Door-to-door survey seeks residents’ views of St. Louis Lambert airport privatization | St. Louis Public Radio

Door-to-door survey seeks residents’ views of St. Louis Lambert airport privatization

Nov 5, 2018

In the midst of this political season, there’s another campaign underway in St. Louis. But it’s not on the ballot for the midterm election.

It’s the communication and outreach effort sponsored by FLY 314, the group charged with exploring the privatization of St. Louis Lambert International Airport. Grow Missouri, Inc., the organization funded by billionaire Rex Sinquefield, funds FLY 314 and is paying for project advisors’ expenses. Grow Missouri will be reimbursed by the city if and when a deal is done.

Any private lease agreement is subject to approval by the city government, the FAA and the airlines operating out of Lambert. A bill that proposes a city-wide vote to approve a privatization deal has been stalled in the Board of Aldermen. Mayor Lyda Krewson recently indicated that she does not believe a public vote is necessary.

The first phase of this campaign involves a door-to-door survey conducted by Metropolitan Strategies and Solutions. The company, headed by LeJuan Strickland, is one of several consultants being paid, for now, by FLY 314. According to public records, Metropolitan Strategies and Solutions received $133,895.86 for its first three months of work in St. Louis.

Kiara Lewis is coordinating a team of 15 paid workers who fan out across the city, seven days a week. They are conducting a survey about residents’ travel habits — why do they travel, and how do they get there — and opinions of the airport.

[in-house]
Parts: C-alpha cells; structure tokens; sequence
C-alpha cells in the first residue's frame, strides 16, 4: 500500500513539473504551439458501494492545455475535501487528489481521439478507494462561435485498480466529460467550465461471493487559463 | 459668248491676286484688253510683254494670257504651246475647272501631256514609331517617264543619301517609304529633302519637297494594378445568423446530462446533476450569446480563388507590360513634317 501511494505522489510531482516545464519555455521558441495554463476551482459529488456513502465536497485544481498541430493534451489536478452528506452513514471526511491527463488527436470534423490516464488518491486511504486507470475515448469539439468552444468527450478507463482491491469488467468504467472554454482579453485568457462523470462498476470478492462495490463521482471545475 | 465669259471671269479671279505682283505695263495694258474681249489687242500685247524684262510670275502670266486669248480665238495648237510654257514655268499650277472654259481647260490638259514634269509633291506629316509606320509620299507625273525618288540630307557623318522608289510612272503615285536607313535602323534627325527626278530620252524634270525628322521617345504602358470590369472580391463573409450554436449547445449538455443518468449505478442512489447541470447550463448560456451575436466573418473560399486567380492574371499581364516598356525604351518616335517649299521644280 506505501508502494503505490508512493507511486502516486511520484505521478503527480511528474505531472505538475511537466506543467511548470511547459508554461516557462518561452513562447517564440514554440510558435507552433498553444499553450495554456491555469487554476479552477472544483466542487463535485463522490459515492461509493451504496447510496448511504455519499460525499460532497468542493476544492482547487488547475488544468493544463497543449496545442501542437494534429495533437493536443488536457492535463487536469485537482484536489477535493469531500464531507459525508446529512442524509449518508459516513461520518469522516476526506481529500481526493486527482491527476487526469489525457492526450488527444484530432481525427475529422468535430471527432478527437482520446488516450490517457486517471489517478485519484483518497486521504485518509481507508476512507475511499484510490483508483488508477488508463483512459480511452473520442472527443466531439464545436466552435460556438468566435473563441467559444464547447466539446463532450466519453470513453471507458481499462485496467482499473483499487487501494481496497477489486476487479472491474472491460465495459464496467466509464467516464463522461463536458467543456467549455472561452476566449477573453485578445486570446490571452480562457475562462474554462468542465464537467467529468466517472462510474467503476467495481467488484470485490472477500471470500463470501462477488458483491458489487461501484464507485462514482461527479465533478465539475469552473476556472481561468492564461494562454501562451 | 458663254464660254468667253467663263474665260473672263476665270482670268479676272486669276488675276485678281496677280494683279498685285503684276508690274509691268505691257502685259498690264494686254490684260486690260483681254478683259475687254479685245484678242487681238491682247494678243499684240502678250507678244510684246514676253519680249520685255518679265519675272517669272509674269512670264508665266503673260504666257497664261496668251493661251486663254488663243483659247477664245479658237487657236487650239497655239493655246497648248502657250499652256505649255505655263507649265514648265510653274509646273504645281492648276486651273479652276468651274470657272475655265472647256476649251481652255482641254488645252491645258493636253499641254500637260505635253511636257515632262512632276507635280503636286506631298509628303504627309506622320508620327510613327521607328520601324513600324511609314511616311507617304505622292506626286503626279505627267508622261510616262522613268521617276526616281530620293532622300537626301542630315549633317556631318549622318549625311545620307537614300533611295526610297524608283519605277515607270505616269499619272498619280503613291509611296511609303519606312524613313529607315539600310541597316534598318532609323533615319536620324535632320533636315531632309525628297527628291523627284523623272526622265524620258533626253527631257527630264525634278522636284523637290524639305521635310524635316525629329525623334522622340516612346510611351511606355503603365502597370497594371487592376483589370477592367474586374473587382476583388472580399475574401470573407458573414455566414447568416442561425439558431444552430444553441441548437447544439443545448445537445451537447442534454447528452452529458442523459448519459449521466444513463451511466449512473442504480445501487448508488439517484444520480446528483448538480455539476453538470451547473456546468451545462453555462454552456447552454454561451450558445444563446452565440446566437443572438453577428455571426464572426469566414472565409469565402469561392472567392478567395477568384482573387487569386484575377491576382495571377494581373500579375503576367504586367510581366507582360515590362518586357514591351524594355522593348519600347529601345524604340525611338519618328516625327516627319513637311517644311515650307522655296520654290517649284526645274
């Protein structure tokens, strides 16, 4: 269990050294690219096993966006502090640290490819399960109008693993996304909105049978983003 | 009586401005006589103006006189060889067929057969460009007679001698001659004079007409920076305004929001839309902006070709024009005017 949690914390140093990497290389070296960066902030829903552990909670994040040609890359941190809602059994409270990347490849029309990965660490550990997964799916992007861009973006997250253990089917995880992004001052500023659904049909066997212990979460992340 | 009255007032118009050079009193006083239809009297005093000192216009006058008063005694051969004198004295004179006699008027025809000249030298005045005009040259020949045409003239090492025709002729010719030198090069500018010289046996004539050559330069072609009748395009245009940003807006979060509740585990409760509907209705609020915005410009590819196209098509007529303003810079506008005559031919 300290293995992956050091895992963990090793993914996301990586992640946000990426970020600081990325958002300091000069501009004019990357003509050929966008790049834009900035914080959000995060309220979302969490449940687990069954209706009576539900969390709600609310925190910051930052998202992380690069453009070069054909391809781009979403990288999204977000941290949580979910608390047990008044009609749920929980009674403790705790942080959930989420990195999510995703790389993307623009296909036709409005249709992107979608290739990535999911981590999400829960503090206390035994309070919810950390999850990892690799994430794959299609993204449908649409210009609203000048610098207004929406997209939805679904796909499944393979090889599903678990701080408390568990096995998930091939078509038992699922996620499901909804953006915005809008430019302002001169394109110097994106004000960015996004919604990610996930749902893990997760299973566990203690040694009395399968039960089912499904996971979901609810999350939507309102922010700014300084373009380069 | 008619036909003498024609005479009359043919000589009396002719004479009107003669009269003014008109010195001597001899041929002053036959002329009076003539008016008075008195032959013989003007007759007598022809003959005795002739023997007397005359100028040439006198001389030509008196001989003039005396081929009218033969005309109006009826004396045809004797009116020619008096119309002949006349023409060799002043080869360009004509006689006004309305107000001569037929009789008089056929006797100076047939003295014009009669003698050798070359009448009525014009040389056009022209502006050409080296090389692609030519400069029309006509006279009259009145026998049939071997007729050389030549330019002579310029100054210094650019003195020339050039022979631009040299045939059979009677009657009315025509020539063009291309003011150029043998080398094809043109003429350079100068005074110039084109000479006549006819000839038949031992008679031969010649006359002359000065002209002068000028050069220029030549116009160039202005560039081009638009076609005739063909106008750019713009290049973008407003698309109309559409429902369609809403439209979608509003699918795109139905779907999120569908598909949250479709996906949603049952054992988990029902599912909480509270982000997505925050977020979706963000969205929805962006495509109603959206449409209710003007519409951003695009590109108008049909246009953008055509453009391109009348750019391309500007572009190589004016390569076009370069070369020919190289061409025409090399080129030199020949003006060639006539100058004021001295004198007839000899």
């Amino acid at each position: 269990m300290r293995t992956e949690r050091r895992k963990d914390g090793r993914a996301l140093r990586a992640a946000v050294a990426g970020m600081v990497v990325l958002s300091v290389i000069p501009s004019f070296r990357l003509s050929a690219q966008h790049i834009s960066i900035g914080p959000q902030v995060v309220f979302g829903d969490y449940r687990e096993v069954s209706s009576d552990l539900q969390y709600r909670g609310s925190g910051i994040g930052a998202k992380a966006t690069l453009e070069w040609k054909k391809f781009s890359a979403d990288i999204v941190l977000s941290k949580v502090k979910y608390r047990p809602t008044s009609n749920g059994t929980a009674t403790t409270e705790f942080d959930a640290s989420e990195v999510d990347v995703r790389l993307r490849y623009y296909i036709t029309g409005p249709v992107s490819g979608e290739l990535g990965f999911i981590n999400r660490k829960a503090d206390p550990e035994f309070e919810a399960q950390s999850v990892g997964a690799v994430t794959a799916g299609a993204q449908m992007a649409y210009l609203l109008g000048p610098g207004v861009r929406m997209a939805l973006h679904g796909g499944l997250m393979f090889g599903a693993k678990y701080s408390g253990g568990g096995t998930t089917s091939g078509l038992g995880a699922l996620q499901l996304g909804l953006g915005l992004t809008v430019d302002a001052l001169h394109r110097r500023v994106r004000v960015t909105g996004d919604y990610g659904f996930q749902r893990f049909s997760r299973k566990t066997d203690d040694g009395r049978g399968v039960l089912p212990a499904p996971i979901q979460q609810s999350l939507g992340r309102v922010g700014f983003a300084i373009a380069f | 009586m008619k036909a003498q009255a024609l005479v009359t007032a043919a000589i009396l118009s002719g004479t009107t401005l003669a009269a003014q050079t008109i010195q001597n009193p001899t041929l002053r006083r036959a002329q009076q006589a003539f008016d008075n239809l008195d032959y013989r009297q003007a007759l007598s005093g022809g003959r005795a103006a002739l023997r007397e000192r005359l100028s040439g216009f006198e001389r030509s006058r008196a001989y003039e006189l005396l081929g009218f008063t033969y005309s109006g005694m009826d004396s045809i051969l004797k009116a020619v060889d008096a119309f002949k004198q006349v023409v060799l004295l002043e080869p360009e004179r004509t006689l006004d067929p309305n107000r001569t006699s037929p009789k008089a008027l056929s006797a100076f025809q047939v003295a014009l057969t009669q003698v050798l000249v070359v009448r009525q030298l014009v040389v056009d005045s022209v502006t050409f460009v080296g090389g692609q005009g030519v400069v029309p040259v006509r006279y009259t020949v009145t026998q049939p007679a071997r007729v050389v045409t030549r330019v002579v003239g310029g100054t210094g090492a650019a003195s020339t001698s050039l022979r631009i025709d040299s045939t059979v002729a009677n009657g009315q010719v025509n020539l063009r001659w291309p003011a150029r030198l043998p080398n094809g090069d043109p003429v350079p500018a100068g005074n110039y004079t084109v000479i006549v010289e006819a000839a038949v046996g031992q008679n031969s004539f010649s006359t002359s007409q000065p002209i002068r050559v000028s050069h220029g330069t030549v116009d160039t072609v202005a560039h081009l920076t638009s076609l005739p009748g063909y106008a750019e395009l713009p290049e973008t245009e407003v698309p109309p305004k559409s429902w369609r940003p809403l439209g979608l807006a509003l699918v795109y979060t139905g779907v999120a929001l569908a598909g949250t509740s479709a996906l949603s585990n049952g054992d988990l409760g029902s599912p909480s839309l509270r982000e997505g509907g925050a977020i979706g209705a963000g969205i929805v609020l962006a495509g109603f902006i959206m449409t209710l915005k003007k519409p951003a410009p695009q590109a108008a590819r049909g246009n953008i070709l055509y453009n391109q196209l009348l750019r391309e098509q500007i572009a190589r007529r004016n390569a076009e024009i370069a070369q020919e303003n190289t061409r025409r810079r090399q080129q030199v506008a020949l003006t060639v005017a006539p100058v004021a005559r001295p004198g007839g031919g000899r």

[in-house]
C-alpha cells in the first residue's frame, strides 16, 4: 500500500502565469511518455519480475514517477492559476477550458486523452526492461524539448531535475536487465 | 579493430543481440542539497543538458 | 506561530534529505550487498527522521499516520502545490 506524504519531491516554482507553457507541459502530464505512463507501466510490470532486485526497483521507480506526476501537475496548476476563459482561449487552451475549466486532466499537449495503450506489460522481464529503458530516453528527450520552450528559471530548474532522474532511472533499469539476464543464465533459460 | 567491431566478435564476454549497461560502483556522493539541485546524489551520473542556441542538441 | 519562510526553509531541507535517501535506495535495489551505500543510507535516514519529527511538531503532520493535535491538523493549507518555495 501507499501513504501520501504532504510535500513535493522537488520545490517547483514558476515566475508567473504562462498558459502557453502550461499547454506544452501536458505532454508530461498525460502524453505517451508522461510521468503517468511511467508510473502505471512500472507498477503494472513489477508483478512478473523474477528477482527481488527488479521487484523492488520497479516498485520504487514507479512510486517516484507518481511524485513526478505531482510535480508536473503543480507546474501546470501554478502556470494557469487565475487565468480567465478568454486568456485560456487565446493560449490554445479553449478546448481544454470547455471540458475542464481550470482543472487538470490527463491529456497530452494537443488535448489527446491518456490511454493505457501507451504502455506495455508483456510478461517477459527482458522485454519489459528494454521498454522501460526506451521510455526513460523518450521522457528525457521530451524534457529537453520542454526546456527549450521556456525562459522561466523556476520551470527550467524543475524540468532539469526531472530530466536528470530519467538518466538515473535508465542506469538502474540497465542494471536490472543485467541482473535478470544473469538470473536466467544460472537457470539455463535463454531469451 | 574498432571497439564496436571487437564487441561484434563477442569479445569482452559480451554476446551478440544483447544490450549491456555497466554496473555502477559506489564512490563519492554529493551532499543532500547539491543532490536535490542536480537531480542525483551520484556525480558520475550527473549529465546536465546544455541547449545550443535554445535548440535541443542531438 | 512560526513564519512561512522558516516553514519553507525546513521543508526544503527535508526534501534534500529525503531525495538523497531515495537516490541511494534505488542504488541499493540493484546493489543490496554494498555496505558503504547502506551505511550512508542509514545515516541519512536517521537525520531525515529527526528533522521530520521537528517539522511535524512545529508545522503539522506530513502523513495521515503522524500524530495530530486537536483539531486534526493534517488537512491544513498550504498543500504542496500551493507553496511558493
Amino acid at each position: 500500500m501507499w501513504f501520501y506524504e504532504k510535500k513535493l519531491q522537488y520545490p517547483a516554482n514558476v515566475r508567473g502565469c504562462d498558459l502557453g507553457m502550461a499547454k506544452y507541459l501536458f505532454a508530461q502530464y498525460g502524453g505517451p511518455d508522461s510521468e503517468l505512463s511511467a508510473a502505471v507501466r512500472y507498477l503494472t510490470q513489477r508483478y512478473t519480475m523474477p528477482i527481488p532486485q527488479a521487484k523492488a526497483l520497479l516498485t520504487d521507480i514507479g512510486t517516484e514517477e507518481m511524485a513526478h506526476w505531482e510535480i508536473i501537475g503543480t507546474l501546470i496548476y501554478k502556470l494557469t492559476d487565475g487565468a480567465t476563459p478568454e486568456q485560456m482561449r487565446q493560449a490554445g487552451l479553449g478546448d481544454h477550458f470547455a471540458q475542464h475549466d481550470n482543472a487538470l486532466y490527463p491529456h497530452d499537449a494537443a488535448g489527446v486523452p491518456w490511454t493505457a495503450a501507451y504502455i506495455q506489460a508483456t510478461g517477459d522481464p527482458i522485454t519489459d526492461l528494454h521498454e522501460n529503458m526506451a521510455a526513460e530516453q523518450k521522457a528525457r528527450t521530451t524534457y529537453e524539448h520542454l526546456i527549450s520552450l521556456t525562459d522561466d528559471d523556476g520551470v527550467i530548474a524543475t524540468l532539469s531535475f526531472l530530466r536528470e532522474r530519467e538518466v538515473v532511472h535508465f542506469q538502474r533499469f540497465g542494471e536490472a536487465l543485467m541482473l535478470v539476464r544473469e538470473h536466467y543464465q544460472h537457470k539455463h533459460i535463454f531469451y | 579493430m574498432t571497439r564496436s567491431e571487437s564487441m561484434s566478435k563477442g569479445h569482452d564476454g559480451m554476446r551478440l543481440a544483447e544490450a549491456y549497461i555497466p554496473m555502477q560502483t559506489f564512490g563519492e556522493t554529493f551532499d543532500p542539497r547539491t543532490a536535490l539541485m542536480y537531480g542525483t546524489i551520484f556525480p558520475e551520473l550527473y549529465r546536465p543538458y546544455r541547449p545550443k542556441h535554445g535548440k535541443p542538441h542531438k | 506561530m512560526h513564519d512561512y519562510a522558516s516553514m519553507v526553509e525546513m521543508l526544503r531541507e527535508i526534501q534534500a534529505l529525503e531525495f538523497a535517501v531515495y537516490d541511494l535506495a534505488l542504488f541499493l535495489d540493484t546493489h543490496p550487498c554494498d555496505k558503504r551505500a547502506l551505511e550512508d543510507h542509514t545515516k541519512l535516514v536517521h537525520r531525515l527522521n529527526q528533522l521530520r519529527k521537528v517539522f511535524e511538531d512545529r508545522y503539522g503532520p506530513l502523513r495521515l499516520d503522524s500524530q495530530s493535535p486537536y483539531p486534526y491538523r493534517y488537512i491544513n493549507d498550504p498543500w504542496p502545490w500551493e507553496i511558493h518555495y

“We’re not out here to sway anybody in either direction,” said Lewis on a recent Sunday evening in the Jeff-Vander-Lou neighborhood. “We simply just want to hear what people think about the idea of getting this accomplished or not accomplished.”

Lewis noted that many of residents surveyed have not heard about the possible privatization of Lambert.

To date, the survey team has knocked on 85,000 doors and completed close to 8,000 surveys. The goal is 100,000 doors, and 20,000 completed surveys.

“The end goal is to collect as much data as we can,” Lewis said. “And to get the community familiar and aware that this is something the city is considering. And we want to know if this is a good idea or not.”

When residents are not home, canvassers leave information about the survey and the "City's 11 Guiding Principles for exploring a potential airport privatization."
Credit Melody Walker | St. Louis Public Radio

With a firm “rap, rap, rap” on the front door of a home on Garfield Avenue near north Spring Avenue, survey-taker Stephanie Gooch smiled when the resident opened the door. In just under three minutes, she had answers to eight survey questions and an email address for follow-up questions with the resident. 

In general, Gooch said the response has been better than she expected. “We didn’t think too many people would be accepting, but most people are interested to learn what’s going on.”

Gooch said during the survey interaction, it’s important to remain neutral. “We explain that we are neither for it, or against it. We ask them for their opinion.”

The survey teams use a phone app called Organizer. It allows them to record residents’ responses to the survey and any other comments they would like to contribute. These are the eight questions on the survey:

  • Have you heard the city wants to lease out the airport?
  • How often did you travel outside the STL area last year?
  • Reason for travel? Vacation, family, business, other.
  • How did you travel: railroad, bus, commercial air, car?
  • How many times did you visit St. Louis Lambert Airport?
  • What grade would you give the airport? (A-F)
  • Do you believe operations are good at Lambert?
  • Do you believe there is room for improvement at the airport?

A good day for survey takers, according to field coordinator Kiara Lewis, is completing 15 surveys. One of her workers, Derik Stone, who was finishing a six-hour shift on Sunday, routinely gets 15, sometimes 20 surveys completed during a shift.

Stone has three years of canvassing for political campaigns under his belt. He likes doing the airport-survey work, but as it’s getting colder and darker earlier, they'll have to adjust their hours.

The survey-taking is expected to continue through the end of the year.

Follow Melody on Twitter:  @melodybird